The second category is the one which gives pause for concern. What constitutes behavior indicating fraud or abuse? Is it someone who returns items frequently? What amount and time frame defines frequent? Too many questions and not enough answers are given to the public without additional questioning and no guarantee of adequate answers even then.

And the last line is glaring with ambiguity. So someone could be denied a return even though their unapproved “account” with TRE is not fraudulent nor their return patterns abusive? That would seem to go against the whole point of the system.

More information is given by TRE on what factors cause a retailer to refuse or accept a customer’s return (proof of purchase or not):

“This varies from retailer to retailer. The factors that Verify-2 may use for a given retailer include:

  • The frequency of returns
  • Return dollar amounts
  • Whether the return is receipted or non-receipted
  • Purchase history”

While some answers seem straight forward, they are really still very vague. The same questions regarding frequency are there. Now there are questions regarding the specifics on dollar amounts, receipts and purchase history. At this point on the non-userfriendly FAQ page, nothing at all tells consumers just what exactly the conditions will cause their return or exchange to be rejected. One has to scroll much further down to find more details of this information.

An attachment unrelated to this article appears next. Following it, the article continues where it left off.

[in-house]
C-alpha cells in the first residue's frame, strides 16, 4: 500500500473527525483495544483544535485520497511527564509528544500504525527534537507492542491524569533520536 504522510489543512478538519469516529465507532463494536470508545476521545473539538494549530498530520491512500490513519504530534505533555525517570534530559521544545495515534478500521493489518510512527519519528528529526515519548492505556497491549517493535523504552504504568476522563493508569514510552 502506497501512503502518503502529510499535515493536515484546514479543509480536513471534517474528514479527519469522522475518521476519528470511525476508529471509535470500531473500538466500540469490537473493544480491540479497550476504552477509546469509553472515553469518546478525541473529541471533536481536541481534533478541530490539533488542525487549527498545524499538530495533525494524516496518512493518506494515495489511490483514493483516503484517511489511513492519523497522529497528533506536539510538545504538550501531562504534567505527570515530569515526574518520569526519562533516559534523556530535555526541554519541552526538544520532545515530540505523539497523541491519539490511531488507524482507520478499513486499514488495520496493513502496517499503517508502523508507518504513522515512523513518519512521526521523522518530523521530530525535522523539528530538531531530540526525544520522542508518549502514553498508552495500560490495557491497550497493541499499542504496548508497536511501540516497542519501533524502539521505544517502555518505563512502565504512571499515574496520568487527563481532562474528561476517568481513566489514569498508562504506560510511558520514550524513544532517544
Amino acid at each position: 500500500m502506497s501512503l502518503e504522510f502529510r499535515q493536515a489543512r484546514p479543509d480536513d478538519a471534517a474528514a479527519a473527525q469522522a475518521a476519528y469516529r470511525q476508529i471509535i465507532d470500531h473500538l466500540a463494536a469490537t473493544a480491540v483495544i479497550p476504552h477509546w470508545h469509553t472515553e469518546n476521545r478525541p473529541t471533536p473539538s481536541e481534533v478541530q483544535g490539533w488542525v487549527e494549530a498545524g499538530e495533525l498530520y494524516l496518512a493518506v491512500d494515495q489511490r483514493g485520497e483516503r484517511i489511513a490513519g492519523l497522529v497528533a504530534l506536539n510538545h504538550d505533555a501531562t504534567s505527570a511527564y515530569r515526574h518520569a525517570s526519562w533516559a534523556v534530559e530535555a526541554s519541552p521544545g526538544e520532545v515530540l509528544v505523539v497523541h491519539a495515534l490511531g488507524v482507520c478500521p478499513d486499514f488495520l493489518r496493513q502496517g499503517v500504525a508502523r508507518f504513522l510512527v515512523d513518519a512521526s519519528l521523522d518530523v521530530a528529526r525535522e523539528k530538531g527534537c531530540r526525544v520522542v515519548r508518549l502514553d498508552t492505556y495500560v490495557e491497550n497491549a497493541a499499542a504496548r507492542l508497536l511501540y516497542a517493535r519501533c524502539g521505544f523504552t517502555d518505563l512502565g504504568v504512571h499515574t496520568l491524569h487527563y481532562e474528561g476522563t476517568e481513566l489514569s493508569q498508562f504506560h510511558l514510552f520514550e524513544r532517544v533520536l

At this point consumers should be asking themselves just what information The Retail Equation is collecting from a their ID. Again, the answer is vague and open-ended. From their FAQ page TRE states:

“Verify-2 captures several pieces of information from IDs to ensure accurate consumer identification, and the information captured varies from state to state. Typically, this includes identification number, name, address, date of birth and expiration date.”

Returning something in Virginia? You could get more or less information collected than customers doing returns in California. Since each state has specific laws and regulations regarding what information can be collected. But who’s to say that information is not collected anyway? TRE can say they do not collect it but customers have no guaranteed their personal, identifiable information is not collected no matter what state laws are in place.

Where exactly is this database of consumer buying habits stored? The Retail Equation confidently states:

“Data collected by Verify-2 is stored within a state-of-the art, secure data center located within the continental USA. To safeguard consumers’ personal information, TRE takes security measures including maintaining physical, electronic and procedural safeguards. Verify-2 provides far greater security than practices that are common in some retail stores, such as collecting consumer information on hardcopy return slips or saving consumer information on paper logs. Verify-2 complies with all local, state and federal laws regarding the security of the information; and TRE also conducts regular audits to validate that Verify-2 exceeds industry standards, including the Payment Card Industry (PCI).”